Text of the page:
Invisibility and Epidemic Disease: Visual Obscurity during Outbreaks of Plague
Miss Claire TurnerPadlet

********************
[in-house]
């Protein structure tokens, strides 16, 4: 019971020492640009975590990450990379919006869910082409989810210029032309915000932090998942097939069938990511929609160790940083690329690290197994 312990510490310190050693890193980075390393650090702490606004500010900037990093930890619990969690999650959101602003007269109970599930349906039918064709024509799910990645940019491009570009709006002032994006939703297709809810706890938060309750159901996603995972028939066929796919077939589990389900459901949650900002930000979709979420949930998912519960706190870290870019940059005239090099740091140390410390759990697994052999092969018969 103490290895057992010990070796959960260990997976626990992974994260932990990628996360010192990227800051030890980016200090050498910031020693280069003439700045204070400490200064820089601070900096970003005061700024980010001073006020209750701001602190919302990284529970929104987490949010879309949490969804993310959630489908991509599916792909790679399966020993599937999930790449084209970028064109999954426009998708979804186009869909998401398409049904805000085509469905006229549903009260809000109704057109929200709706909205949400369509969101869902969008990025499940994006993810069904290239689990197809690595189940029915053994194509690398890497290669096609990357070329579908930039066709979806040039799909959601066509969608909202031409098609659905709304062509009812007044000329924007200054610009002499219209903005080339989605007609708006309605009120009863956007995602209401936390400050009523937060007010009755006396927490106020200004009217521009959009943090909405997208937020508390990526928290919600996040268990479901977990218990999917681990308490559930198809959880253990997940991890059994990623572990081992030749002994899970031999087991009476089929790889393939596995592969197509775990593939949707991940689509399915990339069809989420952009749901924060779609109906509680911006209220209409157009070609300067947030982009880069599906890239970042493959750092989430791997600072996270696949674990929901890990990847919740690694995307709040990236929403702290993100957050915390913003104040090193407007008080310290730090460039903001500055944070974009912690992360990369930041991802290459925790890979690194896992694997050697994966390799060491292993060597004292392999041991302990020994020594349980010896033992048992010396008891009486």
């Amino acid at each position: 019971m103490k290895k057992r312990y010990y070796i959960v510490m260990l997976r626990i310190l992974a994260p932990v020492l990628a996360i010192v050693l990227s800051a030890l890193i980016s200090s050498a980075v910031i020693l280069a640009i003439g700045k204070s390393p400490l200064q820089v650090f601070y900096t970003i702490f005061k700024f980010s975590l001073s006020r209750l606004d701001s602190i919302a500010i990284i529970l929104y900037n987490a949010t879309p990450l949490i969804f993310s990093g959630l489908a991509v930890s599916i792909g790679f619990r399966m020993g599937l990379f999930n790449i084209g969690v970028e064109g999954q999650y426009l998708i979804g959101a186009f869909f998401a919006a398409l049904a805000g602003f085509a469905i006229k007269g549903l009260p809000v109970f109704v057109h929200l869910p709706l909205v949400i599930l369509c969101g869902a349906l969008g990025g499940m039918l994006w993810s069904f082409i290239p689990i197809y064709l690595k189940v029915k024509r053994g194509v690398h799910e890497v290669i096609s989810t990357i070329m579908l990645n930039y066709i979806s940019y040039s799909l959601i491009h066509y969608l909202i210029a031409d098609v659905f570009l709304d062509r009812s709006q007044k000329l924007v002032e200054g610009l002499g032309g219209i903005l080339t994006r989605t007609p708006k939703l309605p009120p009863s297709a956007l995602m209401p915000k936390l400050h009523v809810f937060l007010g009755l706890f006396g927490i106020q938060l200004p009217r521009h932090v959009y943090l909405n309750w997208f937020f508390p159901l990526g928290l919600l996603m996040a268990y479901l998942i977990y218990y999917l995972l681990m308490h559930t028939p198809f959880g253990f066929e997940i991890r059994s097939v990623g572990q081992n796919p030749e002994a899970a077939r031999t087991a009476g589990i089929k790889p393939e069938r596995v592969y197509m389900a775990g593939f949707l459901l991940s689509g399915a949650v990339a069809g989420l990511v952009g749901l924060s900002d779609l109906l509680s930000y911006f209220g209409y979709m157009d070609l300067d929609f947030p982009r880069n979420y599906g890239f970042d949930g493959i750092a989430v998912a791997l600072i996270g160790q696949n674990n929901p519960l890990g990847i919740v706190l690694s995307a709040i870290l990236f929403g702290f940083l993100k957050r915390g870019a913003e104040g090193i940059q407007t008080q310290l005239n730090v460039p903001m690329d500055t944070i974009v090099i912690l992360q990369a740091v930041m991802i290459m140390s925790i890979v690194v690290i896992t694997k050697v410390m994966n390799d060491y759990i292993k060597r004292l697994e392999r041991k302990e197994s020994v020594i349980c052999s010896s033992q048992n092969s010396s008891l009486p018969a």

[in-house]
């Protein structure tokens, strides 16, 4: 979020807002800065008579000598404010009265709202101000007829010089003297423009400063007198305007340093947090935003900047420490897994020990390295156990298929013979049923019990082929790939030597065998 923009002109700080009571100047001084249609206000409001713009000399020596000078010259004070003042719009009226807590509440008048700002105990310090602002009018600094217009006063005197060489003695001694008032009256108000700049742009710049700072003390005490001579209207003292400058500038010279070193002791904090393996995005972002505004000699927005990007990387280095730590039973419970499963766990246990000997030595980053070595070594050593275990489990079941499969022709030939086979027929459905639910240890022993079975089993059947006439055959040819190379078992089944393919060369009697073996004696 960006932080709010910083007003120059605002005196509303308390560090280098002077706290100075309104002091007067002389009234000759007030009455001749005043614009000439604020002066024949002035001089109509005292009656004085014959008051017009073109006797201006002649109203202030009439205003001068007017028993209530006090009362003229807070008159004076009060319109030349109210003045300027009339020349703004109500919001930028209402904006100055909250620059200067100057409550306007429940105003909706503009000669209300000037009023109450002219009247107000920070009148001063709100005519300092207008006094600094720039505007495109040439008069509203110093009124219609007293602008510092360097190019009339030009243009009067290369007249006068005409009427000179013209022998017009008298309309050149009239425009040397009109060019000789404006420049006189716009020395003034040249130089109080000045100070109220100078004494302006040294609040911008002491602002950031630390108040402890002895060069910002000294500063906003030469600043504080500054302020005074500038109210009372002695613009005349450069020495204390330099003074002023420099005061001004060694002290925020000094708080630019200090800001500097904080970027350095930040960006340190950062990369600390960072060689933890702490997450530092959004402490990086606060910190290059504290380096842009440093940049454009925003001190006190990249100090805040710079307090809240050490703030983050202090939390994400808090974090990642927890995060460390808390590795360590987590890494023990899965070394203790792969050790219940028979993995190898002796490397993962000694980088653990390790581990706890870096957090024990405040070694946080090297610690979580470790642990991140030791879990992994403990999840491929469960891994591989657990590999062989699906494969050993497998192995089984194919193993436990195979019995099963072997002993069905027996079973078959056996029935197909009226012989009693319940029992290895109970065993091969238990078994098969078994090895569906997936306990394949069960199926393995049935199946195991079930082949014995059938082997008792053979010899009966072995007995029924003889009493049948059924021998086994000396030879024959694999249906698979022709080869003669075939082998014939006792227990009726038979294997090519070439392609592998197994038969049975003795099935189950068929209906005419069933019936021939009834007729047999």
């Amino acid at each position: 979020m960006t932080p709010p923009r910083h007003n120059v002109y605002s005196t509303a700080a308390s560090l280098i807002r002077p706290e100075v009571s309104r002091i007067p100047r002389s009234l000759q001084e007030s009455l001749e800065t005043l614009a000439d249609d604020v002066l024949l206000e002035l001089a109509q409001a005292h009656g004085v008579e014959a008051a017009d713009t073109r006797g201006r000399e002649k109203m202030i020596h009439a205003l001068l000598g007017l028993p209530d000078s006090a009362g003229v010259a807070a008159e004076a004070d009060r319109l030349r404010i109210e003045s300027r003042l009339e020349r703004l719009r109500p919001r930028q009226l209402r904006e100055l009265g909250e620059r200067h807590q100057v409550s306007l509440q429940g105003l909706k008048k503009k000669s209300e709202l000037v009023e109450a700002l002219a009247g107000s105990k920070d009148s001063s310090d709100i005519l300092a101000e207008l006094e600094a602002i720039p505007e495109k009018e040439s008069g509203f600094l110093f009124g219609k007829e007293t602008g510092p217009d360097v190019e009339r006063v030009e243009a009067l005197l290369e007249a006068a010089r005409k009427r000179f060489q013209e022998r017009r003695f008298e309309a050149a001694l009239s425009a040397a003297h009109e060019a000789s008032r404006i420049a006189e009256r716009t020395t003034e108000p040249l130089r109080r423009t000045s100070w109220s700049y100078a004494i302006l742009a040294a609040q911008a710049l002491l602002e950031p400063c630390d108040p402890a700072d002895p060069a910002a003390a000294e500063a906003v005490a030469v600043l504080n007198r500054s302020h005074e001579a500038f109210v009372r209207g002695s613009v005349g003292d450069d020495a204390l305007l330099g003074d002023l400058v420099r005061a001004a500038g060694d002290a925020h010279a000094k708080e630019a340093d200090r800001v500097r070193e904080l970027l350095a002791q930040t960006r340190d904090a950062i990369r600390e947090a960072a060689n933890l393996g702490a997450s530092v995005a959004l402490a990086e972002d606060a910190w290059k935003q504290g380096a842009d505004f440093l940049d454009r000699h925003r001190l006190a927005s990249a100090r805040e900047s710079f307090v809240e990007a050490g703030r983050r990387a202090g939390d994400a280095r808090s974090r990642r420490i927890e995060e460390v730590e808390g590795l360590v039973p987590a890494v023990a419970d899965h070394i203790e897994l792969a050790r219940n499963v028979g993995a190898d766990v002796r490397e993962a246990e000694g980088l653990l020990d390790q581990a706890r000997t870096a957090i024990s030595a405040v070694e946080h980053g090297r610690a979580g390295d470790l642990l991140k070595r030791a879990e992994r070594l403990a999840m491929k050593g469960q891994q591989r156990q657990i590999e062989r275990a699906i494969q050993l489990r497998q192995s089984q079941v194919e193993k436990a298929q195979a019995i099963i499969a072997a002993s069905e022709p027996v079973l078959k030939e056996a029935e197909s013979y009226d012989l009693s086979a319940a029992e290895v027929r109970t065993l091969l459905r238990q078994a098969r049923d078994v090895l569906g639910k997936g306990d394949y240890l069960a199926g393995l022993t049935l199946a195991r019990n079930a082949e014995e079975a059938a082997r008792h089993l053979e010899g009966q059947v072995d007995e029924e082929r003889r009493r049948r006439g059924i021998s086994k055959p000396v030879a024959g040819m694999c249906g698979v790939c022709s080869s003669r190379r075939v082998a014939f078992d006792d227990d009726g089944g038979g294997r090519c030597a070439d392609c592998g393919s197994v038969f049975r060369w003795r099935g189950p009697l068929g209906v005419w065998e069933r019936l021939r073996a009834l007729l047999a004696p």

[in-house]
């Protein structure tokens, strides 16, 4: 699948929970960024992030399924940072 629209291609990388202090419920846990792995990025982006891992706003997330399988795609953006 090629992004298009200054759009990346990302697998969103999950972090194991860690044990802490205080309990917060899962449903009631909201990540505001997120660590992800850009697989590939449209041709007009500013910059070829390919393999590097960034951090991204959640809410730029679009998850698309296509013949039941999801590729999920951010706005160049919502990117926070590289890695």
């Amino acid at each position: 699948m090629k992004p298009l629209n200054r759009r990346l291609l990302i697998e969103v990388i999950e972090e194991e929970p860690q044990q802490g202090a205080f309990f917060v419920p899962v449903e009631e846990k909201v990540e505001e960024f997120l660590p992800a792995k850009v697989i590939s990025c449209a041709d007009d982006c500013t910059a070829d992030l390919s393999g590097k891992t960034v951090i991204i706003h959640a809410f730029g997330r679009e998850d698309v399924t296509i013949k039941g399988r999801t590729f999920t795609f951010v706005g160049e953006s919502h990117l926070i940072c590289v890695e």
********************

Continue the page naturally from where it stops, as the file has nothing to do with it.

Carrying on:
The obscurity of vision is almost always imbued with social, cultural, and medical meaning. ‘The Invisibility of Epidemic Disease’ is a presentation which encourages scholars to consider the significance of what cannot be seen in instances of illness and recovery. It highlights the mutable nature of the sense of sight by investigating occasions when sight was impeded, obscured, or completely absent. Contemporaries of plague outbreaks in seventeenth-century London were predominantly concerned with the means by which sight could be impaired by the plague itself. However, this presentation will illuminate the ways in which attempts to treat and manage the plague also involved visual obscurity. Through a micro-study of William Simpson’s warning concerning the use of fumigation in Zenexton ante-pestilentiale (1665), this presentation will offer distinct perspectives on the history of visual impairment. It will argue that the sense of sight was both manipulated and adversely affected in an attempt to halt the spread of disease. Normally conceived of as the most intellectual and cognitive of the senses, sight became contested, uncertain, and almost entirely absent.